Rejoice! The number of Muslim MPs has doubled

I’m sure this post will upset lots of Islamophobes in the blogosphere.

I've just received in my inbox this press release (below) from the Muslim News, which has cheered me up (but has probably sent a shiver down the spine of Melanie Phillips, Douglas Murray, Charles Moore et al).

The number of Muslim MPs has doubled to eight in the closest elections in decades and saw the first three Muslim women -- all Labour -- elected to the 650-member House of Commons.

In addition, the Conservatives have gained their first two Muslim MPs, but the possibility of adding a third was dashed after Zahid Iqbal failed in overturning Labour's 3,000 majority in Bradford West, northern England.

Thursday's elections were marked by a swing from Labour to the Conservatives and resulted in one of two Muslim ministers, Shahid Malik, losing his parliamentary seat for Dewsbury in northern England by just over 1,500 votes.

But Transport Minister Sadiq Khan defied the swing to retain his seat for Tooting in south London with a reduced majority of 2,500 votes.

Khalid Mahmood also successfully defended his parliamentary seat for Labour in Birmingham Perry Bar for the second time, increasing his majority to more than 11,000.

In Glasgow Central, Anas Sarwar also increased Labour's majority to almost 16,000 in replacing his father, Mohammed Sarwar, who stepped down at the election after becoming Britain's first Muslim MP back in 1979.

Over 90 Muslim candidates of various political persuasions stood in the general election, including 22 women.

Three Muslim women, all Labour, became the first to enter parliament.

The first Muslim woman to win was Yasmin Qureshi, winning in the Bolton South-East constituency in north-west England, but by a reduced majority of more than 8,600.

Shabana Mahmood increased the majority of the outgoing former international development secretary Clare Short from under 7,000 votes to more than 10,000 in Birmingham Ladywood in central England.

Rushanara Ali won with a huge majority of 11,000, defeating Abjol Miah of the Respect party to third place in Bethnal Green and Bow. The Lib Dems' Ajmal Masroor came second.

The first Muslim Conservatives to be elected were Sajid Javid, who retained Bromsgrove [for the Tories] with an increased majority of more than 11,000 . . . and Rehman Chisti, who won by more than 8,500 votes in newly created Gillingham and Rainham in south-east England.

Nadhim Zahawi, chief executive of the online market research agency YouGov, also became the first Iraqi Kurd to become a UK MP by successfully defending the Conservatives' 10,000-plus majority in [Stratford-on-Avon], central England.

Congratulations to Labour and the Tories for electing non-white MPs in general and Muslim MPs, in particular, and shame on the all-white, male-heavy Liberal Democrats.

I should also add that if the Muslim population of Britain were proportionately represented in parliament, we'd have more than 20 Muslim MPs and not just eight. But beggars can't be choosers, I suppose . . .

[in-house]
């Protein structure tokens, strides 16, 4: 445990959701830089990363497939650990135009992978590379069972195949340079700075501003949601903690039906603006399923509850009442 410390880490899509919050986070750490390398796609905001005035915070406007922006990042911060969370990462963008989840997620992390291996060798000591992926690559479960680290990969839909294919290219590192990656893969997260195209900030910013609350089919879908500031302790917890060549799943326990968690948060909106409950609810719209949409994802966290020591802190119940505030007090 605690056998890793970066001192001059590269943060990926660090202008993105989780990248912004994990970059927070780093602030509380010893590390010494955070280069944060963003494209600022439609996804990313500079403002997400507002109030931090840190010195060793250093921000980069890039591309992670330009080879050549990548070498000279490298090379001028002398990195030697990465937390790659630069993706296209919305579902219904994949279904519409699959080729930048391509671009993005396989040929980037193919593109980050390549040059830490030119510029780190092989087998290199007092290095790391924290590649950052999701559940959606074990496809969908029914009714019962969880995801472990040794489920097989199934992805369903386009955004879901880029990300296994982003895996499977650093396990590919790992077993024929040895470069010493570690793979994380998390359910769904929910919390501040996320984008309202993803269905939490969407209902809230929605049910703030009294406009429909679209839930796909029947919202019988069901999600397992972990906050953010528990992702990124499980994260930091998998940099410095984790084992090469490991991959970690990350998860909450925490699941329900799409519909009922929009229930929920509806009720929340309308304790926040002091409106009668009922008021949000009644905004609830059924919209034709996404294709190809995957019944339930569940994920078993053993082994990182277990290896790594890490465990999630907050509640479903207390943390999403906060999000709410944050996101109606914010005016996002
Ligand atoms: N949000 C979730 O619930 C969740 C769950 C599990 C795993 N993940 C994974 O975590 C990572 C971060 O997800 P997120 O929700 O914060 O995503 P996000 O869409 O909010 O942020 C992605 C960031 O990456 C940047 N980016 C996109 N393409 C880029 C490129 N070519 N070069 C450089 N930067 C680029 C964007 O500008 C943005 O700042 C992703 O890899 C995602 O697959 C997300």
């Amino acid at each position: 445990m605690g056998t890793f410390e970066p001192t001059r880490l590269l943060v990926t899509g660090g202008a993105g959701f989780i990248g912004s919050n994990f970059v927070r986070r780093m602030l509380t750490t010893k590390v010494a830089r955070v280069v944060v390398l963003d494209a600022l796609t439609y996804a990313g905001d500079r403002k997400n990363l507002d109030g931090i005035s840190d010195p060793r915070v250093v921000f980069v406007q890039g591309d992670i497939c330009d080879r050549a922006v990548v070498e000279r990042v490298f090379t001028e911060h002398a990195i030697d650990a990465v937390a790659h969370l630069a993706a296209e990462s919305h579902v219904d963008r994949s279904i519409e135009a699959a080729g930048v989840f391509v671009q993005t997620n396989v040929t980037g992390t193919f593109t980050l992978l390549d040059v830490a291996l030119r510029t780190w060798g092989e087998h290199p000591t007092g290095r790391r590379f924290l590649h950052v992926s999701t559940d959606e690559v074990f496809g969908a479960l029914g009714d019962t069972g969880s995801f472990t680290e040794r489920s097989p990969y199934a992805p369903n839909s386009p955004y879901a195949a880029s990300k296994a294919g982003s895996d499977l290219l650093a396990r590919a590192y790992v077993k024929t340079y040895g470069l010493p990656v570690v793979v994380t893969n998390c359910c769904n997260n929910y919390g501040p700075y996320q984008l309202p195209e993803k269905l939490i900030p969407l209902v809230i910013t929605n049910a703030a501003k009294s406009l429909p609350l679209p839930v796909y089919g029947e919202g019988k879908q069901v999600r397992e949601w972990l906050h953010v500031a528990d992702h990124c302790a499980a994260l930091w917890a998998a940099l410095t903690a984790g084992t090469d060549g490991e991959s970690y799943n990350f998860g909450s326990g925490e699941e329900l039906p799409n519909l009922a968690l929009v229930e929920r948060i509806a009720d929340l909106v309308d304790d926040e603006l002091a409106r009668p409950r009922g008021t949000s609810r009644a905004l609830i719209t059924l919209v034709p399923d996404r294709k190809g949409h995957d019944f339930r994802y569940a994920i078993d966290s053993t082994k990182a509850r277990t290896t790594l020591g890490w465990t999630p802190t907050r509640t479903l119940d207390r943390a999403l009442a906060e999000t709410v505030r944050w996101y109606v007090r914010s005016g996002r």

Mehdi Hasan is a contributing writer for the New Statesman and the co-author of Ed: The Milibands and the Making of a Labour Leader. He was the New Statesman's senior editor (politics) from 2009-12.

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PMQs review: Theresa May shows how her confidence has grown

After her Brexit speech, the PM declared of Jeremy Corbyn: "I've got a plan - he doesn't have a clue". 

The woman derided as “Theresa Maybe” believes she has neutralised that charge. Following her Brexit speech, Theresa May cut a far more confident figure at today's PMQs. Jeremy Corbyn inevitably devoted all six of his questions to Europe but failed to land a definitive blow.

He began by denouncing May for “sidelining parliament” at the very moment the UK was supposedly reclaiming sovereignty (though he yesterday praised her for guaranteeing MPs would get a vote). “It’s not so much the Iron Lady as the irony lady,” he quipped. But May, who has sometimes faltered against Corbyn, had a ready retort. The Labour leader, she noted, had denounced the government for planning to leave the single market while simultaneously seeking “access” to it. Yet “access”, she went on, was precisely what Corbyn had demanded (seemingly having confused it with full membership). "I've got a plan - he doesn't have a clue,” she declared.

When Corbyn recalled May’s economic warnings during the referendum (“Does she now disagree with herself?”), the PM was able to reply: “I said if we voted to leave the EU the sky would not fall in and look at what has happened to our economic situation since we voted to leave the EU”.

Corbyn’s subsequent question on whether May would pay for single market access was less wounding than it might have been because she has consistently refused to rule out budget contributions (though yesterday emphasised that the days of “vast” payments were over).

When the Labour leader ended by rightly hailing the contribution immigrants made to public services (“The real pressure on public services comes from a government that slashed billions”), May took full opportunity of the chance to have the last word, launching a full-frontal attack on his leadership and a defence of hers. “There is indeed a difference - when I look at the issue of Brexit or any other issues like the NHS or social care, I consider the issue, I set out my plan and I stick to it. It's called leadership, he should try it some time.”

For May, life will soon get harder. Once Article 50 is triggered, it is the EU 27, not the UK, that will take back control (the withdrawal agreement must be approved by at least 72 per cent of member states). With MPs now guaranteed a vote on the final outcome, parliament will also reassert itself. But for now, May can reflect with satisfaction on her strengthened position.

George Eaton is political editor of the New Statesman.